Even more importantly, Obama destroyed Romney’s signature issue by enacting in 2009 a health reform plan almost identical to the one he implemented in Massachusetts. Republicans reacted by denouncing the mandate as an unconstitutional and socialistic expansion of government power. All the conservative scholars who had previously supported the mandate hid under their beds and pretended they had never heard of the word “mandate.”

Romney was slow to recognize that the Republican Party of 2012 was quite different from the one in 2008, and very different from that in the early 2000s when he first developed his plan to become president. The GOP was far, far more conservative and absolutely convinced that whoever won the party’s nomination would win in a walk.

As I have previously explained, this destroyed Romney’s principal virtue – his moderate, technocratic record and ability to win in a liberal Democratic state. In the Tea Party dominated Republican Party of 2012, this was not merely a disadvantage, but an anchor around his neck.

Month after month, Romney watched manifestly unqualified candidates such as Minnesota Rep. Michele Bachmann, Texas Gov. Rick Perry and businessman Herman Cain lead in the polls, while those that were nominally qualified, such as former House speaker Newt Gingrich and Pennsylvania Sen. Rick Santorum, shamelessly pandered to the Republican Party’s most fringe right-wing element.

For a long time, Romney stuck to his original plan, believing that his obvious electability and large advantage in campaign funds would see him through to the nomination without being forced to take positions that would be a liability in the general election. But eventually, he realized that he needed to throw some red meat to the Tea Party. He did this by abandoning the relatively modest tax plan he offered in 2011 and instead putting forward a more aggressive proposal to cut statutory tax rates by 20 percent across the board. As an afterthought, he said that he would close enough tax loopholes to keep aggregate revenues from falling and maintain the existing distribution of taxes.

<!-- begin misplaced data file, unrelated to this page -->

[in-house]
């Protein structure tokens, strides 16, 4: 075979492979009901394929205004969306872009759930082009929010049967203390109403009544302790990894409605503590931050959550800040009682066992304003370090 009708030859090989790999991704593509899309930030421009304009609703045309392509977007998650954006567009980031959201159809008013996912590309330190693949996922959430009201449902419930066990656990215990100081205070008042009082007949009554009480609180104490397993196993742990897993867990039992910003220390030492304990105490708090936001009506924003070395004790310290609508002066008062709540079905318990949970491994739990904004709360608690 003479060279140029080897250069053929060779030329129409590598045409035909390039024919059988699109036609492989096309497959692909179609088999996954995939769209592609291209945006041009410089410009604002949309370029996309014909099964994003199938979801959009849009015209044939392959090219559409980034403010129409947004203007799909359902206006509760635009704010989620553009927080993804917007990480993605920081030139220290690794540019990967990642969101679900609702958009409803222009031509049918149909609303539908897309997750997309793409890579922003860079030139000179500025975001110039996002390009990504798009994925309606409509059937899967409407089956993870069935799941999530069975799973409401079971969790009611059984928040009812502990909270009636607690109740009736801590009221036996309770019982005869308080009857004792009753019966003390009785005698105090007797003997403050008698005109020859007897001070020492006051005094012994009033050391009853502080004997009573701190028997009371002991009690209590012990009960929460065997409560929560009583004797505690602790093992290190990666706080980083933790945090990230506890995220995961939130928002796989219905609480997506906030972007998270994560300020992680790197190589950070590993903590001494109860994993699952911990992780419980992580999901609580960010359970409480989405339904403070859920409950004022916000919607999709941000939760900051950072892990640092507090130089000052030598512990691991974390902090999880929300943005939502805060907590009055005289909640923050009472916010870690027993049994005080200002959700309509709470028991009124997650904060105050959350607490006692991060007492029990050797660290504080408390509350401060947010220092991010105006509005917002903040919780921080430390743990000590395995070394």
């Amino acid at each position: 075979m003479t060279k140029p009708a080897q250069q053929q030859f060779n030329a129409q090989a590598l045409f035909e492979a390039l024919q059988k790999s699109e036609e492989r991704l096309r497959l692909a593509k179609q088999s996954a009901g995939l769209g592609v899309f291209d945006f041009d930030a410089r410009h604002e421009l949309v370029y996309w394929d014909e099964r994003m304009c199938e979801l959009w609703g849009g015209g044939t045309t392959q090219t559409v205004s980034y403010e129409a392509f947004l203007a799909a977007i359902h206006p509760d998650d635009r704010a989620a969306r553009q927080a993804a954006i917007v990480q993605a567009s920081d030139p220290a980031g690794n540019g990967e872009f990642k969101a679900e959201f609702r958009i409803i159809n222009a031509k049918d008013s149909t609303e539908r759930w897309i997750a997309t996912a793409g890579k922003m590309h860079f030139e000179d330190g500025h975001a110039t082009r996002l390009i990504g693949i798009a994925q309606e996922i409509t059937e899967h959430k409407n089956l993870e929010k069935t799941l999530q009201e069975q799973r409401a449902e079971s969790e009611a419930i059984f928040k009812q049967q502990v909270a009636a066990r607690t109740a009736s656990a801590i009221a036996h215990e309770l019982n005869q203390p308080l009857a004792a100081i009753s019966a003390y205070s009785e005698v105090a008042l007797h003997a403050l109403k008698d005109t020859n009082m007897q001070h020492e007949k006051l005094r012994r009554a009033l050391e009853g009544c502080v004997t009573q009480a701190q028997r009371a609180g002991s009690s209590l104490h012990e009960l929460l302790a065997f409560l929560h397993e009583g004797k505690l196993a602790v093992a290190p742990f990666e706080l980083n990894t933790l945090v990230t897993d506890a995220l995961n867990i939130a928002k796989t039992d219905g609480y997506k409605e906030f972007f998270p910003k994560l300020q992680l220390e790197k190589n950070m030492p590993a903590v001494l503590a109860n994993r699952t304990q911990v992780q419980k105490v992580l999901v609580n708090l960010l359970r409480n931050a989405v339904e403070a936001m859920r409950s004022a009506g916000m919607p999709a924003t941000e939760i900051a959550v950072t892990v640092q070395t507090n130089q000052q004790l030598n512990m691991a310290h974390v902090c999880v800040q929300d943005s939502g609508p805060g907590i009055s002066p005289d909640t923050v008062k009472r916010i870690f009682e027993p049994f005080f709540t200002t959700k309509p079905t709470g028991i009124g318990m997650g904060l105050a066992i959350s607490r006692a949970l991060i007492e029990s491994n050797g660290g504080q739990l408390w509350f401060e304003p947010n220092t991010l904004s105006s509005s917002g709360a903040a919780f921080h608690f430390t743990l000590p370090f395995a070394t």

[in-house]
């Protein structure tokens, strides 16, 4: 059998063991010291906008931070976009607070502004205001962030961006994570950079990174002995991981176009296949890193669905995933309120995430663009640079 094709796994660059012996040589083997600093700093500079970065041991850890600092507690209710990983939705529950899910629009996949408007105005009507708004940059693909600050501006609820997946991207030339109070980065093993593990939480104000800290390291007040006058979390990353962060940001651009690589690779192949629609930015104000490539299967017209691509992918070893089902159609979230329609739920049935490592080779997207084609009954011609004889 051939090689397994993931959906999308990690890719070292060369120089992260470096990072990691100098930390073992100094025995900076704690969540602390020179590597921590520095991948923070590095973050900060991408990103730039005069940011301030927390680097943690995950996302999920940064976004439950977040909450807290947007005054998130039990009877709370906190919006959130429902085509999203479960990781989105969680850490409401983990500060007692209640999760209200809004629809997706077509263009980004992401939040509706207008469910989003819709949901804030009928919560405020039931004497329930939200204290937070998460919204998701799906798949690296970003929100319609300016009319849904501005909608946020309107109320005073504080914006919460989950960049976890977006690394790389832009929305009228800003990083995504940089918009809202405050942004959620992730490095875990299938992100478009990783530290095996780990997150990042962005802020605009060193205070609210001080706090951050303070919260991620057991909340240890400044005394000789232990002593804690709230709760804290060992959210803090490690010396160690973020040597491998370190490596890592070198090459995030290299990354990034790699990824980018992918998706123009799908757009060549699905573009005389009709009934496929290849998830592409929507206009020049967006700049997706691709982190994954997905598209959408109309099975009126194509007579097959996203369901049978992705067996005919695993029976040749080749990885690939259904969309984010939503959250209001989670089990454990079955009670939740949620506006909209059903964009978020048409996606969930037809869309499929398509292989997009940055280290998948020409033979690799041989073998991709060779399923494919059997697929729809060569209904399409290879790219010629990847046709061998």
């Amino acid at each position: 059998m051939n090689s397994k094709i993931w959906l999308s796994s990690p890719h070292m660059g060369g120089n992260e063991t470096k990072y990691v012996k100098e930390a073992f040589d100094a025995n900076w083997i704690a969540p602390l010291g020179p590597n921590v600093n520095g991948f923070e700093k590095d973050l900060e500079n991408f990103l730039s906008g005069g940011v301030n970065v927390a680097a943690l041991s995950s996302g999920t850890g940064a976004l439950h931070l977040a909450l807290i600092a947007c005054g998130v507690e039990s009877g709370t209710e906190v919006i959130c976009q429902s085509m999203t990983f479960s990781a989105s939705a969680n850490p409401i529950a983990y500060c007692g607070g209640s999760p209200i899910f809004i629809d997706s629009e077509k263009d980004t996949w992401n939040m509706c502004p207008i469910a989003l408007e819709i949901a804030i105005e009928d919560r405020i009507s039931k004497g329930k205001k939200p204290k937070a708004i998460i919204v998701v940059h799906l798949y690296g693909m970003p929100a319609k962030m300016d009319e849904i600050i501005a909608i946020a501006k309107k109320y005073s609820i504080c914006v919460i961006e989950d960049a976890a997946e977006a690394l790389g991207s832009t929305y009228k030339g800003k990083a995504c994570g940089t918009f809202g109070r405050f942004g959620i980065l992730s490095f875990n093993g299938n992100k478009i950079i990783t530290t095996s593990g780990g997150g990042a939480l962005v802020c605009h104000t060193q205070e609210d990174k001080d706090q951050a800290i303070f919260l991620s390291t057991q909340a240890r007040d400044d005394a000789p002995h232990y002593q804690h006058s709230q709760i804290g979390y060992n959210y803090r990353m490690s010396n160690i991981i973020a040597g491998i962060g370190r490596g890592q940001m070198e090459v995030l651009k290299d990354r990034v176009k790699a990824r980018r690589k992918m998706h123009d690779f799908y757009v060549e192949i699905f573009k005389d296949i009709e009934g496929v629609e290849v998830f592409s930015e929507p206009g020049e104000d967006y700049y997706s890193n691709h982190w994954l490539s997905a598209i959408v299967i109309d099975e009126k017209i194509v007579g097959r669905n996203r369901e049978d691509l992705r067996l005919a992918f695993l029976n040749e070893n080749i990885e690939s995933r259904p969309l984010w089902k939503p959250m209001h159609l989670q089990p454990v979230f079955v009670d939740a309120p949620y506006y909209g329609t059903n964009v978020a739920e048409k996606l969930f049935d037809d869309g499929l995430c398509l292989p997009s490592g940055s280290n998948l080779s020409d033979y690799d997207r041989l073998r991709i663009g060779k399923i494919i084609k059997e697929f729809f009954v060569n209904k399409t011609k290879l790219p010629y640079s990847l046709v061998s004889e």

The problem is that it is mathematically impossible to do all those things. As Catherine Rampell of The New York Times explained the other day, Romney’s plan would cut taxes for those making more than $200,000 by $251 billion per year. But abolishing 100 percent of their tax deductions would only raise their taxes by $165 billion. Thus they would get an $86 billion tax cut. Therefore, Romney’s tax plan will either blow a hole in the deficit or the revenue will have to be made up by raising taxes on those making less than $200,000.

In Wednesday’s debate, Obama did a poor job of explaining the inherent contradiction in Romney’s tax plan, allowing Romney to present himself as a tax-cutter rather than someone who simply makes up numbers that don’t add up. Although this is a setback for Obama, I still think he will pull out a victory on Election Day. The GOP has saddled Romney with too much right-wing baggage for him to win.